- The Long Divergence: How Islamic Law Held Back the Middle East
Even though Timur Kuran is overall convincing at laying out arguments on the backwardness of Islamic practices regarding partnerships, corporations, banks, loans with interest, waqfs (mortmain properties blocked from circulation), and contracts in general, he seems less convincing at explicating why Islamic societies were held back from competition with Europe from the Middle Ages up to modern times. Indeed, his main assumption that it was Islamic law that held back the economy escapes the problem rather than points at its cause in a convincing way. Legal systems in general are more an outcome of social conditions, rather than the major force that would bring social relations to a more developed level. In other words, history shows that whenever the law is "behind" social practices, whether cultural or economic, they tend to be addressed sooner rather than later. A case in point, which Kuran explains at length, is the ban on loans with interest that both Jews and Christians had to abide by in the early European Middle Ages, which in both instances were bypassed because of the socioeconomic conditions in Europe at the time. Even in modern times, legal systems tend to struggle in order to match cultural and economic developments. Witness how the American common law had to battle, since the nineteenth century, its formative period, with issues like private property, contracts, the corporation, slavery, rights of minorities and women, abortion, and gay and lesbian rights, in order to become congruent with the nascent capitalism and the mores of the times. It therefore seems quite obvious that for any society and civilization, at every historical juncture, it is the totality of social relations, or the mode of production, which in the last stance is what impacts politics and law. There are times when the law falls behind the evolution of social relations, which could be attributed to anything from the weakness of the state, or to the nature of legal reasoning itself, for instance, a need for complete overhaul that is constantly delayed, because of a lack of adequate resources or for political reasons. However, Kuran addresses Islamic law for over a millennium, and for that long a period it would be absurd, as he does, to blame economic backwardness solely on the law, as suggested in the book's subtitle and its various chapters. It goes without saying, however, that there is a "divergence"—and a wide one for that matter—between Islamic economies and their Western counterparts; the Mediterranean economies of the last millennium, between East and West, point to such a divergence. Even though Islamic law [End Page 422] shares the blame, it is more of a symptom of a much broader and deeper problem, than the major culprit.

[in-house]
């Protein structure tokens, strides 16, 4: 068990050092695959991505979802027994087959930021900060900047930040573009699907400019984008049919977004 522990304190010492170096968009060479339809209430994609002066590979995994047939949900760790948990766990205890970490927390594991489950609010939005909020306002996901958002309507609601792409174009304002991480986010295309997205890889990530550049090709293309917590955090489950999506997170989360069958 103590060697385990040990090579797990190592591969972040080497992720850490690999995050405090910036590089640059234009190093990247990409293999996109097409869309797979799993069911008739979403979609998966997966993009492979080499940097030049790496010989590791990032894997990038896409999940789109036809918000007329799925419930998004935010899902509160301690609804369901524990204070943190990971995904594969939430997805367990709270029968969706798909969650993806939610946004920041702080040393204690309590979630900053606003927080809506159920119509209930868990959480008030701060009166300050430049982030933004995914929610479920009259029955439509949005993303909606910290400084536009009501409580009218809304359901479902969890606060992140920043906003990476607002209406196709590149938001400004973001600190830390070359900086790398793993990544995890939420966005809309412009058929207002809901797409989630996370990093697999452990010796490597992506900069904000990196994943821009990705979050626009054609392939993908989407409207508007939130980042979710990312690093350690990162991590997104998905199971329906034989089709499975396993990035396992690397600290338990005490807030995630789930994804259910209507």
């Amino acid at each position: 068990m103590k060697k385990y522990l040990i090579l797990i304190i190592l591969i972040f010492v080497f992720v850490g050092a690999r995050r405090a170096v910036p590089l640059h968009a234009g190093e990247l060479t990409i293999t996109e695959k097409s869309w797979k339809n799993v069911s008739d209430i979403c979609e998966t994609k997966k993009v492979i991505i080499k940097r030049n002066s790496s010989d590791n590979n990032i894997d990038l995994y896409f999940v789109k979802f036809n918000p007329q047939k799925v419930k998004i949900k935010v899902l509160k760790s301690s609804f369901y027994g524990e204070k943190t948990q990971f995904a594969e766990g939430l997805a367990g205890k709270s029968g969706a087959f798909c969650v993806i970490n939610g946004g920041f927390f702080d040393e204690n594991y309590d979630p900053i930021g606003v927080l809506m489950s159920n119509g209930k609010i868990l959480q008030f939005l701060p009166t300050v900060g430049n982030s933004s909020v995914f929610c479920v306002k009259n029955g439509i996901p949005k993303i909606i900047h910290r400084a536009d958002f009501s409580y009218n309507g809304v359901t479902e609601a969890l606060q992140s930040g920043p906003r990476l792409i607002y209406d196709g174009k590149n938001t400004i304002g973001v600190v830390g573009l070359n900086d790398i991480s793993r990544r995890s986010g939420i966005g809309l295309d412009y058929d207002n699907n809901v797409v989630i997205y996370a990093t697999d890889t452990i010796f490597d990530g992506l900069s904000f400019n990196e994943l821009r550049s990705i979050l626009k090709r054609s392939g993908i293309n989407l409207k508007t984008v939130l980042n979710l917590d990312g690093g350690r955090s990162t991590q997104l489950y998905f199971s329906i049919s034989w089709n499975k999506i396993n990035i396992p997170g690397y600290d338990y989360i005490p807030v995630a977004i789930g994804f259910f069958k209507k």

Kuran's demonstration often questions the reasons that did not push "communities" and subcommunities from tailoring Islamic law to their own needs and aspirations. In other words, if Islamic law proves to be, indeed, the main culprit, or the prima causa, in the history of economic backwardness of Middle Eastern societies, why hasn't there been any resistance to its rule? Or why, in the vast Islamic empires since the Umayyads and Abbasids up to the Ottomans, were no major challenges posed to the legal limitations on partnership, inheritance, loans with interest, and waqfs? Why is it that no corporations, loan institutions, public debt and banking services have emerged even in rebellious peripheries? Or why is it, as far as economic and legal practices are concerned, no significant changes are to be noted between the Shi'i and Sunni sects? Why is it that no group, subgroup, community, or subcommunity broke the general rules in order to establish more aggressive economic and legal practices?
Kuran's reasoning assumes that, first, Islamic law reached such a level of maturity and comprehensiveness so as to rule out any possible defections on the part of groups and communities, whether urban or regional: "On the face of it, the presumed...